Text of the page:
This is the BMW G 310 RR, and yes, there is a more affordable version of this motorcycle as a child of the BMW and TVS collaboration called the TVS Apache RR310 and since the former’s launch, enthusiasts have been wondering why did BMW conceive of something like this?
It is more expensive than its TVS counterpart, has less features but brand matters. Just like one might inch towards a Rado when a Timex also tells you the correct time, the G310 RR has brand power on its side. It tells you why brand value and personal choice mixed with purchasing capabilities, go a long way.
BMW G 310 RR: Bling king
There’s no denying that the BMW G310 RR looks like a million bucks in this particular ‘Race Style’ livery that makes you shell out extra, upto Rs 30,000-35,000 over the Apache RR 310. The loud BMW badging, the exquisite BMW roundel on the fairing this big G 310 RR moniker on the tank, shouts out loud that you are riding a piece of German excellence. Even the paint sheen is at par with the higher S 1000 RR or the R 1250 GS.
It’s a head-turner and what an ego-boost on the road. thatt takes a little bit of the sting away from paying such a premium for buying it and what you’ll periodically shell out to keep it that way.
Speaking about the cost of ownership, and with insights from current Apache RR310 owners, the difference is not absolutely radical. BMW, of course is on the higher end but both bikes use the same engine and most of the same hardware. What you do expect and and receive to a very large extent from BMW is a little pampering for the extra that you pay.
BMW G 310 RR Vs TVS RR 310
While differentiating these two cousins, one thing that hurts are the tyres. The BMW gets Michelin Pilot Street rubber instead of the Michelin Road 5 tyres on the TVS and the Road 5 being much superior, make a lot of difference in the way the bike rides and handles. While the Pilot street is adequate for everyday ride, but when you wish to extract some performance from them, they cannot quite match the Road 5.
Another difference is that although The 5.5-inch TFT instrument console is the same as the TVS, the welcome message sings BMW, but misses out on Bluetooth connectivity and race telemetry that the TVS offers.
The BMW also misses out on the option of fitting fully-adjustable suspension on the G 310 RR, which is available with the Apache RR310 under TVS’ BTO programme.
BMW G 310 RR: Engine and performance
The G 310 RR does duty using BMW’s familiar liquid-cooled 312cc single-cylinder engine, also seen on the G 310 R, G 310 GS, and the Apache RR 310. The motor churns around 34bhp and 27Nm of torque and is paired to a 6-speed transmission, with a slipper-and-assist clutch. Both the TVS and the BMW get four riding modes – Urban, Rain, Sport and Track.
With your back arched and helmet visor down, the G 310 RR feels just like the RR 310 with a similar surge of power offered around the 6,000 rpm mark. This was the first time I rode a BMW on two wheels and it never felt distant from its ancestors. Sheer riding pleasure. The bike will intimidate you at the beginning of your relationship, especially if you’ve chosen this baby RR as your entry into this segment, but in less than 15 minutes and one strong mid-range wind later, you are one.
However, this ‘you are one’ analogy feels too real in terms of vibrations that are felt throughout the rev range. It’s felt more due to the committed riding position that pins most of your upper body weight on your wrists. The engine is gruff and gets even more aggressive in the Sport and Track mode.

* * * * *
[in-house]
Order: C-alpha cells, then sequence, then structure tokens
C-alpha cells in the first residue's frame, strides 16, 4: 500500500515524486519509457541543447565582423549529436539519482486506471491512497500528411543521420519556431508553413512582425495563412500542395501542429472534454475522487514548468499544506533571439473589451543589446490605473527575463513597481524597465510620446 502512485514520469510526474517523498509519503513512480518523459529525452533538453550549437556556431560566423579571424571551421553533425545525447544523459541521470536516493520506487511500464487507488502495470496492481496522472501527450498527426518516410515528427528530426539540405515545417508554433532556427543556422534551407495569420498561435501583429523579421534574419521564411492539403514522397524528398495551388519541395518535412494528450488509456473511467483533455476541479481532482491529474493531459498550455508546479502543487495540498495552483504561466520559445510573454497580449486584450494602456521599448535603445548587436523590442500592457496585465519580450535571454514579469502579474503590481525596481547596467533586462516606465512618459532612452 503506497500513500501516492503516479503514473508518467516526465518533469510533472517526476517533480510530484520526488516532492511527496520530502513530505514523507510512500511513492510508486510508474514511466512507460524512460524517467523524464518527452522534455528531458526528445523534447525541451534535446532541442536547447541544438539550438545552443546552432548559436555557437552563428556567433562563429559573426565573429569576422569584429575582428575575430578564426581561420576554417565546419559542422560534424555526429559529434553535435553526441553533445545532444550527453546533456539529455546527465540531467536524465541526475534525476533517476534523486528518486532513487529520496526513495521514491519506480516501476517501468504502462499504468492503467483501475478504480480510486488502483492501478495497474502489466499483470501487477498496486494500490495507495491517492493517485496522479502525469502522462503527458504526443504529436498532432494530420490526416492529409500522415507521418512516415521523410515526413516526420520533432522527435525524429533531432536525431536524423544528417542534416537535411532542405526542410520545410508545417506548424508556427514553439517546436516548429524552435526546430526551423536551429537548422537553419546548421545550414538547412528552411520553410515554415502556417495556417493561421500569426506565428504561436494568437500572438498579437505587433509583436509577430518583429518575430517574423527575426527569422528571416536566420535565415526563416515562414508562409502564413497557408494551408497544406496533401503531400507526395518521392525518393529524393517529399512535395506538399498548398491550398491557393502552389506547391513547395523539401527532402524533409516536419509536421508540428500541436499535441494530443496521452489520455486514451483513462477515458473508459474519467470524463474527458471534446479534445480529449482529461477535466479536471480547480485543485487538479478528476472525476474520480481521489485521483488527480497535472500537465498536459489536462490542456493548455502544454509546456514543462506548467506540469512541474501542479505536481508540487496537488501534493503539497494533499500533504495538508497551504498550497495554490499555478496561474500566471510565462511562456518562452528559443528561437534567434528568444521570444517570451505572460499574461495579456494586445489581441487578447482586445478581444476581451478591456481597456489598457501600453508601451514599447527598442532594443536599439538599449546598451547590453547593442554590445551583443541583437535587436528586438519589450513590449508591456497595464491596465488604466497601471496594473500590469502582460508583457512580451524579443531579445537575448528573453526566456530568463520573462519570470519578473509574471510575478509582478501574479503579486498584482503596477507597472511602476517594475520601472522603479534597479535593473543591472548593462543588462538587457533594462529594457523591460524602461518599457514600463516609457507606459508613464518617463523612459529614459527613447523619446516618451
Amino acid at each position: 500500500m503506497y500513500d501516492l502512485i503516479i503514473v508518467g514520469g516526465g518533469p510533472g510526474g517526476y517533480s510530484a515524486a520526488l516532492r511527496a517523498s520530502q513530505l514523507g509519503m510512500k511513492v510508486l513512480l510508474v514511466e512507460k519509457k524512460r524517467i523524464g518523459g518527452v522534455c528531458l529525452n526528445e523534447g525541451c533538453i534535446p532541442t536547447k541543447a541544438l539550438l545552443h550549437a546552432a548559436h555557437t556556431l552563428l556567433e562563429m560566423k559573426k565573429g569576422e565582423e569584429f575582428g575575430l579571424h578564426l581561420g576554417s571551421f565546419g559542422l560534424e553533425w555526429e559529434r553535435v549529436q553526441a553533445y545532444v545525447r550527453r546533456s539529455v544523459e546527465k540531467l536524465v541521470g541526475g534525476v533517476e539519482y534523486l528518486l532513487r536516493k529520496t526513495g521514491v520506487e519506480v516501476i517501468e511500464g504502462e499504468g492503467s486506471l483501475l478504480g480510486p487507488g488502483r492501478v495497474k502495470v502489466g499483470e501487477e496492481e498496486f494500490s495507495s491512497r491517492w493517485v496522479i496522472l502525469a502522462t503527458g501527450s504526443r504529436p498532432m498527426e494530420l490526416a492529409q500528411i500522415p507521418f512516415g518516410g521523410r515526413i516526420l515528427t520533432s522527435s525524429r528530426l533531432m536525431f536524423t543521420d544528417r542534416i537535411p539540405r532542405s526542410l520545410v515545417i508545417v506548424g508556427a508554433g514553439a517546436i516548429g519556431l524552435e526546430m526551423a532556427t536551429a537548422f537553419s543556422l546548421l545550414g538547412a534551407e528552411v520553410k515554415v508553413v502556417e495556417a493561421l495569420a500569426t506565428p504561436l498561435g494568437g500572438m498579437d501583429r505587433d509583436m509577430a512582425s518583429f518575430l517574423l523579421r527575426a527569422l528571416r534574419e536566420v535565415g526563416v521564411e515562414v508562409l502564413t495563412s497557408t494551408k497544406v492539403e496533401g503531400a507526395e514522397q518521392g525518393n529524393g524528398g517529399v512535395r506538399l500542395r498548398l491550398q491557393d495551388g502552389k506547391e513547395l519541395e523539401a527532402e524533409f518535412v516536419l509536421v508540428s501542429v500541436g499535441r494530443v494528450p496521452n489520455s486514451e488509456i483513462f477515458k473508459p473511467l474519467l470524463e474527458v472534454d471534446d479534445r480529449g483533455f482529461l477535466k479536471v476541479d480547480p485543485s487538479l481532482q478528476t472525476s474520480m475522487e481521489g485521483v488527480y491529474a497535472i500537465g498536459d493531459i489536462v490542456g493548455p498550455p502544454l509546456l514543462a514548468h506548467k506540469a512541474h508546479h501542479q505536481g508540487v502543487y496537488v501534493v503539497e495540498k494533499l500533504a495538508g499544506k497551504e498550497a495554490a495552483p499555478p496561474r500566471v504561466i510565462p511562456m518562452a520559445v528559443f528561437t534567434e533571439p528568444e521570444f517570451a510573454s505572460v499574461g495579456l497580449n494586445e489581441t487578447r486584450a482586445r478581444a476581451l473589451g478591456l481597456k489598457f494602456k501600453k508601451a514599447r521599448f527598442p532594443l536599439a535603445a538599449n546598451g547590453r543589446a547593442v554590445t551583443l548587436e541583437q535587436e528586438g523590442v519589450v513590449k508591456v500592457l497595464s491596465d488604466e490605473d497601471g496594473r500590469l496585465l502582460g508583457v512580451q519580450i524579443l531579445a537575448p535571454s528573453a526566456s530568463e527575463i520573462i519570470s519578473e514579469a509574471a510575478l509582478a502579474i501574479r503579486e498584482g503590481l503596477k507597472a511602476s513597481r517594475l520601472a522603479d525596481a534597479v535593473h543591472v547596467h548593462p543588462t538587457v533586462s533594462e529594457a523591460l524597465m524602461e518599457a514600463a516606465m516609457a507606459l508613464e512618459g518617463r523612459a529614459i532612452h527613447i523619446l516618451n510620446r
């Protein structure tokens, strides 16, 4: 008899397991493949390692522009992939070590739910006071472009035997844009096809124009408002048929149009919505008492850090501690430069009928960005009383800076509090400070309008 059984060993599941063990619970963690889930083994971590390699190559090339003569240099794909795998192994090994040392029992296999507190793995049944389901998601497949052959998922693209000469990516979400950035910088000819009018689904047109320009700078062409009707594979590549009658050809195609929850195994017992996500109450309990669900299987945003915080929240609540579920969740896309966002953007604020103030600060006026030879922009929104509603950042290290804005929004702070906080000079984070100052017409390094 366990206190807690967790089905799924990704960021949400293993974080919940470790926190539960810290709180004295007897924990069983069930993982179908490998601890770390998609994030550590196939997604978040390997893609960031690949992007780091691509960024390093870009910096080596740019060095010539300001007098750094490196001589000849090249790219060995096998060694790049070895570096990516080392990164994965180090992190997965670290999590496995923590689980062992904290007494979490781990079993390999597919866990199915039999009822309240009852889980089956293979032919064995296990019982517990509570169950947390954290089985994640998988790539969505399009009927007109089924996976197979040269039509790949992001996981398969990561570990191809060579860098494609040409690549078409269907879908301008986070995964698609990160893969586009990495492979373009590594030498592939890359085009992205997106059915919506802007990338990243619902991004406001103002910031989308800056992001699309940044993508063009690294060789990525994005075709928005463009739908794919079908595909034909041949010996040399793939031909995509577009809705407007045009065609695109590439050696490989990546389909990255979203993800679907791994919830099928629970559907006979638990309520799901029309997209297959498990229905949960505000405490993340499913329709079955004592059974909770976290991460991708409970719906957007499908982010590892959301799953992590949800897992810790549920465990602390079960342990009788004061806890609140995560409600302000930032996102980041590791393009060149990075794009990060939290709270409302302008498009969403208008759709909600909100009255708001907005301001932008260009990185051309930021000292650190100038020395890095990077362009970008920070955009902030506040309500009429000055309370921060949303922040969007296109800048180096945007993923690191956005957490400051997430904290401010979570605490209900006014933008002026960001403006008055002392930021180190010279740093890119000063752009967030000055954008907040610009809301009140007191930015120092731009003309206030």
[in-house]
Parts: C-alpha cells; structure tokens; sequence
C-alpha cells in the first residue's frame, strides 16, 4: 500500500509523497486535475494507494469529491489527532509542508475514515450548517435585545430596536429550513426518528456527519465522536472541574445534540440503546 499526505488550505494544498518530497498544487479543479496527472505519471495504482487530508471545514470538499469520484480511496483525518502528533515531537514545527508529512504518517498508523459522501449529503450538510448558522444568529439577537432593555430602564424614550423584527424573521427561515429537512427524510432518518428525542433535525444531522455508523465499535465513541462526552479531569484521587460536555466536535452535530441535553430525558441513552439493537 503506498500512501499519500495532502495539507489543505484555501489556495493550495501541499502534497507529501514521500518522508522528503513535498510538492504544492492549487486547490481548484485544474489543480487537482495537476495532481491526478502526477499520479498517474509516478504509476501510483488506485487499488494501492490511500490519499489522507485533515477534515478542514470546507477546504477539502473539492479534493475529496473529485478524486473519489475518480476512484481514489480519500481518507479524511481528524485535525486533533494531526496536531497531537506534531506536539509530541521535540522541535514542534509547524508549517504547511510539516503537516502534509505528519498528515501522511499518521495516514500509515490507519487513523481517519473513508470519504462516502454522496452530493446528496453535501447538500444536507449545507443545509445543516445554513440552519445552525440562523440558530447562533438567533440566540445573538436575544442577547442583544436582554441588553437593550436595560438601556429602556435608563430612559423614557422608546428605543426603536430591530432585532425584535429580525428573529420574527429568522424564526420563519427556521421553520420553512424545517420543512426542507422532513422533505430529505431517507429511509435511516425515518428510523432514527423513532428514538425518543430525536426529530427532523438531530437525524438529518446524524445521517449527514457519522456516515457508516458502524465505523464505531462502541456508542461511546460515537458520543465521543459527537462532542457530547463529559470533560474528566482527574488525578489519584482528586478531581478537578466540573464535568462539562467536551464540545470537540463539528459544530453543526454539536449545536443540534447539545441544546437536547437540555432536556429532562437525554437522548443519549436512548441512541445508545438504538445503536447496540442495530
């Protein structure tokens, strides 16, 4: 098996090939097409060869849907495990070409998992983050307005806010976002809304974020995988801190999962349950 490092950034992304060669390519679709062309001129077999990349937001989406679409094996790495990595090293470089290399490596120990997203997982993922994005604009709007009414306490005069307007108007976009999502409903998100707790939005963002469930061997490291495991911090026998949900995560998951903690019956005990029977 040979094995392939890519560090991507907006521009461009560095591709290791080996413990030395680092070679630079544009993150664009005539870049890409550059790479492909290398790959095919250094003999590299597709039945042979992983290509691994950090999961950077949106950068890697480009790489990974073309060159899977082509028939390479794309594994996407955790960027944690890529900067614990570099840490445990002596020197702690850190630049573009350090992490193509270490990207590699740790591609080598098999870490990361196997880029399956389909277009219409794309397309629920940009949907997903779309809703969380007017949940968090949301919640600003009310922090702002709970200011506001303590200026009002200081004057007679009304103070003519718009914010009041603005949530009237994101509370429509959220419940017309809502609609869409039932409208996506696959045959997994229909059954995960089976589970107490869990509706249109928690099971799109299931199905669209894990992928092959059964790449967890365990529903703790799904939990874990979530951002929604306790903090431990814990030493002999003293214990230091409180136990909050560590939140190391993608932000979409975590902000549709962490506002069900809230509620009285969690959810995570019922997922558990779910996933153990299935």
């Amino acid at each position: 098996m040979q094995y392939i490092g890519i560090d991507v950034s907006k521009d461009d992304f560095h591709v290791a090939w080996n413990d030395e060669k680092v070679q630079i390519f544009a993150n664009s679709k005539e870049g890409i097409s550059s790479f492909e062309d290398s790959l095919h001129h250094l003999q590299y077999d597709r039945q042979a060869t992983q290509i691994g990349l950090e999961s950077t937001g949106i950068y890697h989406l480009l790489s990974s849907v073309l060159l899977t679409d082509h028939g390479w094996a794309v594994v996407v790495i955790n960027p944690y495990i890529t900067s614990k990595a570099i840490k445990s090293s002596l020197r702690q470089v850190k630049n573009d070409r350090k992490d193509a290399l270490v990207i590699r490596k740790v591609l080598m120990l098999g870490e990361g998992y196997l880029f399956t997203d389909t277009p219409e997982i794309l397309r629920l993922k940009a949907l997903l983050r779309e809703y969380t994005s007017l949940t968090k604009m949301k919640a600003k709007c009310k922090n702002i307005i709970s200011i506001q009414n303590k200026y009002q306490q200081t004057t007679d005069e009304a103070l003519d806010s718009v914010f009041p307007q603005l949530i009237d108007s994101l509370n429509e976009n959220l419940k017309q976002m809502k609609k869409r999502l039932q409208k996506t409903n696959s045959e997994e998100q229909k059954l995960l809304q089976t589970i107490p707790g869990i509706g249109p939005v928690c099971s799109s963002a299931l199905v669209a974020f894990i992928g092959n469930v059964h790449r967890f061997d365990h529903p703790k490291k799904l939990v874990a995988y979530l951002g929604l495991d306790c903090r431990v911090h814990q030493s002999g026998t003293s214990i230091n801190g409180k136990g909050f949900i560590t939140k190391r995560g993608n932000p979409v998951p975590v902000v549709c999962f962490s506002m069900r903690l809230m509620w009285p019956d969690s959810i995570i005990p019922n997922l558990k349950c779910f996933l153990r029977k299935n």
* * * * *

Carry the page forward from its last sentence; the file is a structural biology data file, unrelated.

BMW G 310 RR: Ride & dynamics
The BMW G 310 RR weighs around 174 kgs and stands 811mm high. For a 5’4 feet rider like me, its quite easy to handle. What further elevates confidence is how well it rides over broken roads. The suspension absorbs every little/big niggle on the road without batting an eyelid. That translates into the rider hosting the confidence to go fast and nippy.
Another difference between the two is that the TVS gets petal-style disc brakes, said to offer better heat dissipation, compared to the regular brake discs on the BMW. It would take a very seasoned rider to actually feel a lot of difference on it because to us, they felt largely the same. Yes, the riding position is on the sportier side and long hours on the bike might make you sit up and stretch at every other red light. In case you’re one of the tall, lucky ones sitting a little upright, it means less redlight yoga for you.
A lot of people have wondered about the viability of the BMW G 310 RR, and while it is true that it will cater to a very niche segment of the market, and while it might not make an ideal case for it in India, it was developed with exports in mind, and will be considered a great offering in markets where the TVS Apache RR 310 is not available. And even if we take that out of the equation, the G 310 RR is a versatile package for everyday use with some occasional heat on the track.
I understand that there is a lot of conjecturing around the word ‘brand value’ or when people just argue that ‘ Its a BMW ya’ but the thing is, BMW is around 106 years old and it has spent over a century perfecting what brand it is today. You’re not only investing in present-day skill but for the time and experience, it has spent reaching here. When you buy the G 310 RR you’re buying into the coveted ecosystem of the company that owns Rolls Royce.
Apart from that and as a standalone product, the G 310 RR will seem perfect for riders looking for an entry-level sports bike that offers good dynamics and a great level of agility. It is currently the most affordable way of entering the BMW ecosystem and might just be a heart over head decision for riders looking for an entry-level sports bike.
BMW G 310 RR: Price
The top-of-the line BMW G 310 RR Style Sport Edition with the BMW Motorsport colours and graphics, costs Rs. 2.99 lakh ex-showroom while the black variant will set you back by Rs. 2.85 lakh ex-showroom.